Secoli Siculi

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Sicily isn’t what you think it is. And then, every time you’re sure you’ve disciplined yourself to stop imagining it wrong and might finally be starting to get it right, Sicily shifts slightly out of your line of sight. In the main, Sicily doesn’t especially want you thinking about it. Be present, if you want, for the experiences that are here to be had, but don’t think about it. If you do, Sicily threatens, always, to make you cry. In fact, you could spend all of your time here crying: the smell of the ocean, the sound of it against the broken, corrugated shoreline where ancient lava flows stopped, the sense that nothing changes, nothing gets repainted, that nothing is rescued from the natural, not to say aboriginal, processes: aging, collapse, decomposition.

But that only goes to show how wrong it is to say that nothing changes, because everything changes constantly: the growth of vegetation is riotous, unrestrained, even vaguely menacing in its tropical tenacity, in that unexceptional cycle of the vegetable world, the way debris stay right where they fell, the way life grows right up through them, is even nourished by the decay and the stink piled at its feet.

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Every now and then there’s a fierce, driving storm, like the one on my second morning in Riposto, that doesn’t so much clean everything as move it along toward its next phase. More than half of Etna was obscured by clouds while the storm pounded, then it disappeared completely behind a gray-blue veil and the air filled with the vaguely erotic scent of rain. The next morning, the sun was an obsidian knife, and all but the very crest of Etna had emerged from the cloud cover.

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Etna takes up almost as much sight as you have to give it, 180 degrees of the horizon, from the narrow edge of one eye all the way to the other one. Looking at Etna, the sea is at your back, which in the full light of the sun is a color you have no choice but to call “blue,” even knowing, as you say it, that “blue” is a diminution, an approximation, nearly an insult in the way it demonstrates your laziness and stupefaction and poverty of imagination that you can’t come up with a better word than that: blue. Blue is to this ocean what a cave painting is to a mammoth. Think of all the things in this world that we call blue. The ocean here isn’t the color of any of them, not one damn one.

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And yet the main impression is of color: reds and a hundred shades of green against the deep, absorptive black of old lava, and then the pastel pink of buildings along the lungomare, a pink that consents to emerge only after decades: 20,440 days of sun, 2,500 days of unrelenting wind, another few thousand of indifferent grayness or semi-sun or who-knows-what-the-weather-means-to-do-today, and all of that bathed in microlayers of marine salt and carbon fumes and grit from the general subsidence of antique buildings and failing plaster. That’s what it takes to get a pink like that. It’s no color for the impatient.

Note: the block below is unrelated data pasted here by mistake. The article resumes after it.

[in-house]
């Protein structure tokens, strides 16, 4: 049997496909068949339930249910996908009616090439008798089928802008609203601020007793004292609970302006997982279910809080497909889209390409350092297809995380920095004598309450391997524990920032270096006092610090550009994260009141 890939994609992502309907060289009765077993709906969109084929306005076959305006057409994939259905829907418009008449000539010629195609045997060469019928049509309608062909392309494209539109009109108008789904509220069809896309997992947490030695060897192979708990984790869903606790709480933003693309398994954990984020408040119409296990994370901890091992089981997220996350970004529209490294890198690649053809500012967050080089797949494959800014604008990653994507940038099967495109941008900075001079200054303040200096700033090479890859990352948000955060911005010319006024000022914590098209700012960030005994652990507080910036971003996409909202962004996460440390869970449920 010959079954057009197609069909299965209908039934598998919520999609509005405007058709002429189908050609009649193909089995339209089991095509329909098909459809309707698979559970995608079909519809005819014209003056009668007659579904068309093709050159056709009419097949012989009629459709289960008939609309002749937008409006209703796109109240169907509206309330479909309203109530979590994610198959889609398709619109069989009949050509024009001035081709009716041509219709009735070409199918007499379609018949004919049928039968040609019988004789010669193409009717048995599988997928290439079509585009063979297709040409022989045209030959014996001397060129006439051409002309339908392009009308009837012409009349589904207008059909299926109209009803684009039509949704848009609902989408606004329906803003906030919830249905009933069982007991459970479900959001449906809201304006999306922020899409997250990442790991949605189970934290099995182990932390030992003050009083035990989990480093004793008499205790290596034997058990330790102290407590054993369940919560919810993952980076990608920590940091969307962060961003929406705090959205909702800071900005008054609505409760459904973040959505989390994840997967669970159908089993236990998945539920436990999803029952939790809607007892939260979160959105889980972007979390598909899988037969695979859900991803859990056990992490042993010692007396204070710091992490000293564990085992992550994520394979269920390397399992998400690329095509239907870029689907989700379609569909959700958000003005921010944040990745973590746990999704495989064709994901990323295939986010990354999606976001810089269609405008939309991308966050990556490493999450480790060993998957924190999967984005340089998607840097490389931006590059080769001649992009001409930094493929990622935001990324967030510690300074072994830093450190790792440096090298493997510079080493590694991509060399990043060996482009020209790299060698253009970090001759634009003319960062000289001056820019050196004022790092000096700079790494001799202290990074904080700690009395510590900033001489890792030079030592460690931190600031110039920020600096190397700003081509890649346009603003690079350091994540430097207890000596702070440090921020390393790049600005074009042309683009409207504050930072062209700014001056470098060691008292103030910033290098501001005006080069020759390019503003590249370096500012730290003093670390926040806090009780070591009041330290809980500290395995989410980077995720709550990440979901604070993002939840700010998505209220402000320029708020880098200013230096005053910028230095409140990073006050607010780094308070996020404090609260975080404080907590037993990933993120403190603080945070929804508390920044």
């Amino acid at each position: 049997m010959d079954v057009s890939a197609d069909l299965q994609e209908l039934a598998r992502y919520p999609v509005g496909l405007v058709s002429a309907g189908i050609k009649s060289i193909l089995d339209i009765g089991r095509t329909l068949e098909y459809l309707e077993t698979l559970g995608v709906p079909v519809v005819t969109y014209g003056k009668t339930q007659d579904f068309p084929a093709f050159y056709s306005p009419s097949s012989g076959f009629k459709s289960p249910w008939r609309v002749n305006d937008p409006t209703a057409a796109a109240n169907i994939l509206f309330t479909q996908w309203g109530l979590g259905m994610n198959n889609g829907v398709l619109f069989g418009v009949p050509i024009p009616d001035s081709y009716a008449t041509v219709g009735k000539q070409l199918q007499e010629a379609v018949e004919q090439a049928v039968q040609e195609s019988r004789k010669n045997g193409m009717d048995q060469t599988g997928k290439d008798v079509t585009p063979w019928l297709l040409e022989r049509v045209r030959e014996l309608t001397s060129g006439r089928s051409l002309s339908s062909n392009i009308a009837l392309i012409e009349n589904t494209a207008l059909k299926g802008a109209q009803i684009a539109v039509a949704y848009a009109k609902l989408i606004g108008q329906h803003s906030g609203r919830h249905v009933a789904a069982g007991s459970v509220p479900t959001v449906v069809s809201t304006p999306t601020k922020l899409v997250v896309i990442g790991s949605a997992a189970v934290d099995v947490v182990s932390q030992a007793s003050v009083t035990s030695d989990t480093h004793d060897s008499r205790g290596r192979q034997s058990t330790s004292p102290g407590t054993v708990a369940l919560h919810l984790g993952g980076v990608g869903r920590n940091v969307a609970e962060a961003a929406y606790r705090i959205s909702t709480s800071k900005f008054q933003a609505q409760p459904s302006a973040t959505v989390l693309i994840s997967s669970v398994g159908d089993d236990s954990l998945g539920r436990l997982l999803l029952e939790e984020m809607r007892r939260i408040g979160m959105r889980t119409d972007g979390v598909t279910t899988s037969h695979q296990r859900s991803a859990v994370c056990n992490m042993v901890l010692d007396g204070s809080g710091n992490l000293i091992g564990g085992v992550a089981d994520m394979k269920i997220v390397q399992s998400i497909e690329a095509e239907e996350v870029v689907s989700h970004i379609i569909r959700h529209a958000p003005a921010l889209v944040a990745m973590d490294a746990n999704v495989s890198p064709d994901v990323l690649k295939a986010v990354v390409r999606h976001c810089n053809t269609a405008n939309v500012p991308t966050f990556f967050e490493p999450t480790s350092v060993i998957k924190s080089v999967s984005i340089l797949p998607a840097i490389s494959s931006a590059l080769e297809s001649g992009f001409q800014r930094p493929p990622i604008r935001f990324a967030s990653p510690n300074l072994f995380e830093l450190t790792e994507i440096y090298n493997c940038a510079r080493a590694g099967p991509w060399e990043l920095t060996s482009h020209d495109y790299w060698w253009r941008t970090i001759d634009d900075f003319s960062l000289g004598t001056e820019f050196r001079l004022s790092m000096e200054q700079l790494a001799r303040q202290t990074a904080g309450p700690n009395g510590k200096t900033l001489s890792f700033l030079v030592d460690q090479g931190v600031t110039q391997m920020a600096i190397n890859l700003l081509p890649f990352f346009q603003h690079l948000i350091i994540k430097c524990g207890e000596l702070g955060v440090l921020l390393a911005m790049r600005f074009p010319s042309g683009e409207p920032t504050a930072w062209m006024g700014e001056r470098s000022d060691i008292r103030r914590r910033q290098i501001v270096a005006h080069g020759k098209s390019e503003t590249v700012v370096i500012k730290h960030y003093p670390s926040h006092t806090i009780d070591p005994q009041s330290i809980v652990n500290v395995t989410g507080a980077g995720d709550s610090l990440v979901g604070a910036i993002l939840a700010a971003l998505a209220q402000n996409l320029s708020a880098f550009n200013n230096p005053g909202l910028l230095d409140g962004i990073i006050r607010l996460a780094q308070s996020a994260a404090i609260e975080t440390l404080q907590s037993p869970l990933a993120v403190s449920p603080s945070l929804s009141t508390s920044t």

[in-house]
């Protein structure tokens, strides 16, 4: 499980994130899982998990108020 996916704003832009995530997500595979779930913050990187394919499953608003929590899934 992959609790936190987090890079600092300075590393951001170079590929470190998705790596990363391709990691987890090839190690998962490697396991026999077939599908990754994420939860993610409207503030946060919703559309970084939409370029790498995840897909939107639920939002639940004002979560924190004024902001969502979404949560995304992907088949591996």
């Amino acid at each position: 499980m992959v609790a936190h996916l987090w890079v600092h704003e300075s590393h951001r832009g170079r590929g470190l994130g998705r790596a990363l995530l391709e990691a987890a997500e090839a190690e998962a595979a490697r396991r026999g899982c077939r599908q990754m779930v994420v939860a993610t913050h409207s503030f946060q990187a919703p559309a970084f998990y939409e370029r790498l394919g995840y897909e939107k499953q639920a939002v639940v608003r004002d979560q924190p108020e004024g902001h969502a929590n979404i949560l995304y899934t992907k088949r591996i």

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One afternoon, Y and I sat on a bench on the seafront and watched the rocks. One of them—the little one far off in right hand side of the photo—seemed to be hanging on by a sliver, ready to break off at any moment and tumble into the ocean. We’d just sit and wait until it happened, and Y would capture the whole thing with his digital camera. The rock had to fall eventually; that much was inevitable. The only question was when.

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We watched the gulls take off and land and suspend themselves motionless in the air as if by invisible strings, and we kept our eye on the rock. The sun came out and went back behind a cloud. The voices of passersby reached us and receded; sometimes the smell of seaweed and salt water was strong, and sometimes the wind blew it away. I remembered a phrase from my horoscope of that morning (they come free to my cell phone every day, just to make sure I hear from someone): Non essere restio ai cambiamenti. (“Don’t be reluctant to accept change.”) In my thoughts, I sent the same advice to the rock: “Non essere restio ai cambiamenti,” I said. But the rock didn’t fall. For a moment I had the terrifying, miraculous sensation that we might really, truly sit there, chatting and feeling the wind against our bodies, until it did.

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Posted on 8 October 2005, in Italy, Italian, Italians (in that order), Tales from the Road. Bookmark the permalink. 1 Comment.

  1. …And just think that I showed you not more than a tiny bit of the Eastern Sicily, in a single specific week of the year… As a Sicilian, I can tell you Sicily still shifts out of my sight… Yako “E comunque era viola!”(Andrea Pazienza)

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